The first decision facing Republican U.S. Rep. Bruce Poliquin in his quest to retain his 2nd District congressional seat is whether to seek a recount.

Poliquin, who finished second in the ranked-choice race, must ask for a recount Monday if he wants one. He did not respond Friday to a question about his decision.

If Poliquin requests one, his campaign would be on the hook for the entire cost of the multi-week process of counting the almost 290,000 ballots again unless it results in a reversal of the initial outcome that declared Democrat Jared Golden of Lewiston the victor.

After factoring in ranked-choice votes, Golden got 50.53 percent of the total vote compared to Poliquin’s 49.47 percent — a tad shy of the 1 percent difference he needed to seek a free recount.

Poliquin has another option for potentially retaining his seat despite his loss at the polls.

He has filed a federal lawsuit in Bangor that calls for a judge to declare unconstitutional the ranked-choice voting system adopted in Maine for primaries and congressional elections.


District Court Judge Lance Walker denied the congressman’s request to stop the counting and order Secretary of State Matt Dunlap to rely only on the first-round results to declare Poliquin the winner. His ruling on the proposed order provided little comfort for the GOP in its quest to have the new voting method thrown out.

But Poliquin’s lawyers are slated to be back in district court in Bangor on Dec. 5 to make their case in more detail. Attorneys for the state, Golden and independent Tiffany Bond are expected to amplify their arguments in opposition.

It isn’t clear, however, that Poliquin will press forward with this federal case given Walker’s preliminary ruling.

A recount doesn’t offer much hope, either.

Recounts rarely lead to a different outcome unless there is a serious mistake in the count, something that’s unlikely given that the secretary of state’s office has already eyeballed many of the ballots directly as part of its count of ranked-choice voting ballots.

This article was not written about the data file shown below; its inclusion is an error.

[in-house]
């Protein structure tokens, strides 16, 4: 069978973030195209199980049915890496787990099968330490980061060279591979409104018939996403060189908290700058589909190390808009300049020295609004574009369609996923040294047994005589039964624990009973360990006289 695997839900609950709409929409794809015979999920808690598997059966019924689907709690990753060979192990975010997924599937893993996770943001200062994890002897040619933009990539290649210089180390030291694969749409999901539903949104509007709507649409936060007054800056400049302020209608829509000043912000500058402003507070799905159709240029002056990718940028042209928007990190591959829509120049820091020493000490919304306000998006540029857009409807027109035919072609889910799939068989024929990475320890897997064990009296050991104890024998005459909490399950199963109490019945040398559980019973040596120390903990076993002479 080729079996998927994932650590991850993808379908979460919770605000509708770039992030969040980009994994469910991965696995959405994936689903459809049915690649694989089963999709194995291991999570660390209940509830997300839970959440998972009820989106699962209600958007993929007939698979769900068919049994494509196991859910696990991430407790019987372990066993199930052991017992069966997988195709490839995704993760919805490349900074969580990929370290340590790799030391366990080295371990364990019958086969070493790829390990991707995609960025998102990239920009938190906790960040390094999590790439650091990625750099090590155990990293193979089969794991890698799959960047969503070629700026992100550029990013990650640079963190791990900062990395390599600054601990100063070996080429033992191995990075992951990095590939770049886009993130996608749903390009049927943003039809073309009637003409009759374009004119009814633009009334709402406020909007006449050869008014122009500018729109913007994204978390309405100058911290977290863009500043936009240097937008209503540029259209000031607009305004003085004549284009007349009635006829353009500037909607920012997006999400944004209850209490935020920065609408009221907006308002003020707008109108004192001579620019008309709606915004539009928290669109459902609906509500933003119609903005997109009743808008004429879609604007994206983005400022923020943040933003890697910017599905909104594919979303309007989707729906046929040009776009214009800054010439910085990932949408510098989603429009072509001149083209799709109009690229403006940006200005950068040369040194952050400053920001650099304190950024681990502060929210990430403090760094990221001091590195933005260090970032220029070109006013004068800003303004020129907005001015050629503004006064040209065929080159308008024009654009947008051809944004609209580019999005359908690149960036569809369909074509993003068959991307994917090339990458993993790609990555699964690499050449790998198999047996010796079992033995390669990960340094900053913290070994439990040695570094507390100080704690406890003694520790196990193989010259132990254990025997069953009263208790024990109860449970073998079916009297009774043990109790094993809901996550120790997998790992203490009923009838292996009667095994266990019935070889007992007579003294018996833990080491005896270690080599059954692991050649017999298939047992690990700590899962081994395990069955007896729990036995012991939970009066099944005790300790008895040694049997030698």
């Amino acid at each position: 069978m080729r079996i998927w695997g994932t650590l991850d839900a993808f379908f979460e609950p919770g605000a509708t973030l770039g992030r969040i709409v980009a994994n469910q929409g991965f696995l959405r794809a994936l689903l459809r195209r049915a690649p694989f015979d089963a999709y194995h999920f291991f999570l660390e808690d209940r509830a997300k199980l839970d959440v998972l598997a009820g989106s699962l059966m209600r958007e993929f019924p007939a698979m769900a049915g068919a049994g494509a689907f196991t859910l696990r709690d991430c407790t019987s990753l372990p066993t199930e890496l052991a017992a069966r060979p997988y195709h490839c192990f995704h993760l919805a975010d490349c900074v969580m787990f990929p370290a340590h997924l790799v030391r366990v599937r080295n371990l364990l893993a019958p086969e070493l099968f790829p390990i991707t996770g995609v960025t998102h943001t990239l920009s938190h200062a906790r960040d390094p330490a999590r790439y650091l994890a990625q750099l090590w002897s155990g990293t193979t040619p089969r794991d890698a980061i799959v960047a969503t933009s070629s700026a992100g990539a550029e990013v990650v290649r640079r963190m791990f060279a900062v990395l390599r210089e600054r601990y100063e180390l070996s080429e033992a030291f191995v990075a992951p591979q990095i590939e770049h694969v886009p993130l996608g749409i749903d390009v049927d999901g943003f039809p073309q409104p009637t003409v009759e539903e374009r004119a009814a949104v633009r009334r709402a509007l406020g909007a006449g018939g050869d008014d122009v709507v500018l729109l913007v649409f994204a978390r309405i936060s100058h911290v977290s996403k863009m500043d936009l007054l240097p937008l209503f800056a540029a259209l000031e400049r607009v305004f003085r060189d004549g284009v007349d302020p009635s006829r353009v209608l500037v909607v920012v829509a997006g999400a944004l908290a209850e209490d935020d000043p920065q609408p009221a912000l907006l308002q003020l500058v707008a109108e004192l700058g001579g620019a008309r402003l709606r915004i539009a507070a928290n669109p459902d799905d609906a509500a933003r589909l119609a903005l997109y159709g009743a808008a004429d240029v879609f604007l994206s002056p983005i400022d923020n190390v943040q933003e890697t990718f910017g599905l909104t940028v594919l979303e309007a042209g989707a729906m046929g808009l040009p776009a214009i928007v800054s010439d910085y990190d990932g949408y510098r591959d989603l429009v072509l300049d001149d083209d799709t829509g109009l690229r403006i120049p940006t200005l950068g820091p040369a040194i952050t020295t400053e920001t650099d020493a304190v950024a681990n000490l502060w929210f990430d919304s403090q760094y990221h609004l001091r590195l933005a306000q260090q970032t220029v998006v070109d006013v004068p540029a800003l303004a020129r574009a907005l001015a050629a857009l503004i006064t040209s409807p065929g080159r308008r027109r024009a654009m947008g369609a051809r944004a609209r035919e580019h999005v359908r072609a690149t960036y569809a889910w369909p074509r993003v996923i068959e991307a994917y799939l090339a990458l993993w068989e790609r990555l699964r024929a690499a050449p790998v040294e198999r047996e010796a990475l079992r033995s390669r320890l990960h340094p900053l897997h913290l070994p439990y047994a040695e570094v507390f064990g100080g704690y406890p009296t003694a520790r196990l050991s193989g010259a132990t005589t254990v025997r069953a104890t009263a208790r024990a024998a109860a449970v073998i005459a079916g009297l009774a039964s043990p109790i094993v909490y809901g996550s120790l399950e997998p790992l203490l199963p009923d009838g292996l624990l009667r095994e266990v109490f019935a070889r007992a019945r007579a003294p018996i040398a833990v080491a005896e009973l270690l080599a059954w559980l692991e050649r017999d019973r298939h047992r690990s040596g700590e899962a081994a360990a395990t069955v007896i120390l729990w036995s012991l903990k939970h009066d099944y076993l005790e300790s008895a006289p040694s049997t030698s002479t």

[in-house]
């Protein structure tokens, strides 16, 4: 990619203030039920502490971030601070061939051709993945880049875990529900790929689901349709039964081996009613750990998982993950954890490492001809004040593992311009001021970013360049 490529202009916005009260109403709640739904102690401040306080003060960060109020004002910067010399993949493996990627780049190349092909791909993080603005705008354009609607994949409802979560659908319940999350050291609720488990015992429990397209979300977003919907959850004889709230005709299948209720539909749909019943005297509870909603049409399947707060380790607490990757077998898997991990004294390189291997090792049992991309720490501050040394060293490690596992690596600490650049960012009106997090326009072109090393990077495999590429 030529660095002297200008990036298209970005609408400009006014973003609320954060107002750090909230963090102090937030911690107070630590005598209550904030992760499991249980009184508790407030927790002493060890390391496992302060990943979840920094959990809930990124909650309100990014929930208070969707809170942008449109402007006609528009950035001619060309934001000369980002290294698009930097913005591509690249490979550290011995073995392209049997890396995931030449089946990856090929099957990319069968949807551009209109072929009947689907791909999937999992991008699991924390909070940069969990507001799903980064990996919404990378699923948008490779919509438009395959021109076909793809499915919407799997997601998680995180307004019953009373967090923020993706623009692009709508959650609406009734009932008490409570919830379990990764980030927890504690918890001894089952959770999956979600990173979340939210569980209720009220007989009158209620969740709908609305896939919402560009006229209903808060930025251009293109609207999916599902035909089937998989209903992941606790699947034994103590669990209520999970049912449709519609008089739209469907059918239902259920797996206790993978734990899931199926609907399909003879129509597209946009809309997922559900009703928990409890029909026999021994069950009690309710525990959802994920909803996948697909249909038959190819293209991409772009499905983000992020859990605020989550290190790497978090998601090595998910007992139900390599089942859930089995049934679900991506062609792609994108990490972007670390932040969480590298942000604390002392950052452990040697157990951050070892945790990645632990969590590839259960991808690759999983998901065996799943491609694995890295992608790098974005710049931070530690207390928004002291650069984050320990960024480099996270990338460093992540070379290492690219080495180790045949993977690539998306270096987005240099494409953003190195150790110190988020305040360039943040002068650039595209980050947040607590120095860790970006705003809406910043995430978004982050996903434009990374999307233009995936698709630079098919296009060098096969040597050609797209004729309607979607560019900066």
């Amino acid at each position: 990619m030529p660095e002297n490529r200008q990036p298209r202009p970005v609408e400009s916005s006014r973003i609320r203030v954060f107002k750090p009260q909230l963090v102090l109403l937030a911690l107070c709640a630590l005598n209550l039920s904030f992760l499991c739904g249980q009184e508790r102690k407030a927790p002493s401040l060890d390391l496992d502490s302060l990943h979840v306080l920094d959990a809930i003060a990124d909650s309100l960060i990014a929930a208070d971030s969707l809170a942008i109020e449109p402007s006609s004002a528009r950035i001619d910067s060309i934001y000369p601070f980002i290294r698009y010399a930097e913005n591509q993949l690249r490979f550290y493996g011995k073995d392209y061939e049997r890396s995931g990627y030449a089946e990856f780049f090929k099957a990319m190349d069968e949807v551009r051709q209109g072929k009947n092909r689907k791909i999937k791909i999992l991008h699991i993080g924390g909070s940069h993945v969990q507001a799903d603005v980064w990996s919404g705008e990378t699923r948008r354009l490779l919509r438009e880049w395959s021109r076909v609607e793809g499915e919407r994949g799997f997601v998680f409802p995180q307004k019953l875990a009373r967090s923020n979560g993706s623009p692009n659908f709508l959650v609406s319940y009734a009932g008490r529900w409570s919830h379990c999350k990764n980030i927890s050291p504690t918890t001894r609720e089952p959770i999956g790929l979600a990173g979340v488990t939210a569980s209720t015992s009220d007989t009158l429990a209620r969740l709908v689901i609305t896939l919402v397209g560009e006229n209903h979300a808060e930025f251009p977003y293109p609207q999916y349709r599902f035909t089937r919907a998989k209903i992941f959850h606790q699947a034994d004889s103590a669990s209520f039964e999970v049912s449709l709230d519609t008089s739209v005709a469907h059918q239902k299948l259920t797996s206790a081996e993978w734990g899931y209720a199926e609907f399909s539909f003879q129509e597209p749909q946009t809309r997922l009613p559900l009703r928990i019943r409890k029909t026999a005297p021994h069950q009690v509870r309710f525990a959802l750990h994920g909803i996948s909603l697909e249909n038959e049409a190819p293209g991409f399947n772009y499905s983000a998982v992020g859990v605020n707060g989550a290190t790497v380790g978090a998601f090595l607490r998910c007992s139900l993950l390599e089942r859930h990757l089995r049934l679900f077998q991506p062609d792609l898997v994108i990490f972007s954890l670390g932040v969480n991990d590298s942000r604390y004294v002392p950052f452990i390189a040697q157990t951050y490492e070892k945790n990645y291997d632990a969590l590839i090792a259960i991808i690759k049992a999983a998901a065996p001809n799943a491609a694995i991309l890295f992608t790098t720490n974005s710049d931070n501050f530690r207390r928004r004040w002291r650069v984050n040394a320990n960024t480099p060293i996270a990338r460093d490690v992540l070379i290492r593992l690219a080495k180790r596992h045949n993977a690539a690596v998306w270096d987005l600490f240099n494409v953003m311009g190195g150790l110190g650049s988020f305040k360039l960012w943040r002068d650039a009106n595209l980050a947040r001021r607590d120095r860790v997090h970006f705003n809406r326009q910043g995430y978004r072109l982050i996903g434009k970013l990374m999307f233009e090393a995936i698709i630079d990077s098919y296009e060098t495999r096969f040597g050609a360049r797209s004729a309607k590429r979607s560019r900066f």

Most of the time, officials said, during the recount the numbers change only a little when ballots are checked more carefully because some are marked in odd ways that machines can’t read but people can agree on what a voter meant.


If there is a recount, representatives from Poliquin’s campaign and Golden’s campaign would be on hand to watch the count directly and raise questions if they see something they think is amiss.

Golden, meanwhile, is preparing to head to Capitol Hill next week for an orientation session that will help him get an office, start hiring staff and otherwise prepare to take office Jan. 3 when the next session of Congress gets underway.

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U.S. Rep. Bruce Poliquin claiming victory at an Augusta press conference after first-round voting results in Maine’s 2nd Congressional District race had him in the lead. His win vanished, however, when the secretary of state’s office finished the count last week. (Steve Collins/Sun Journal)

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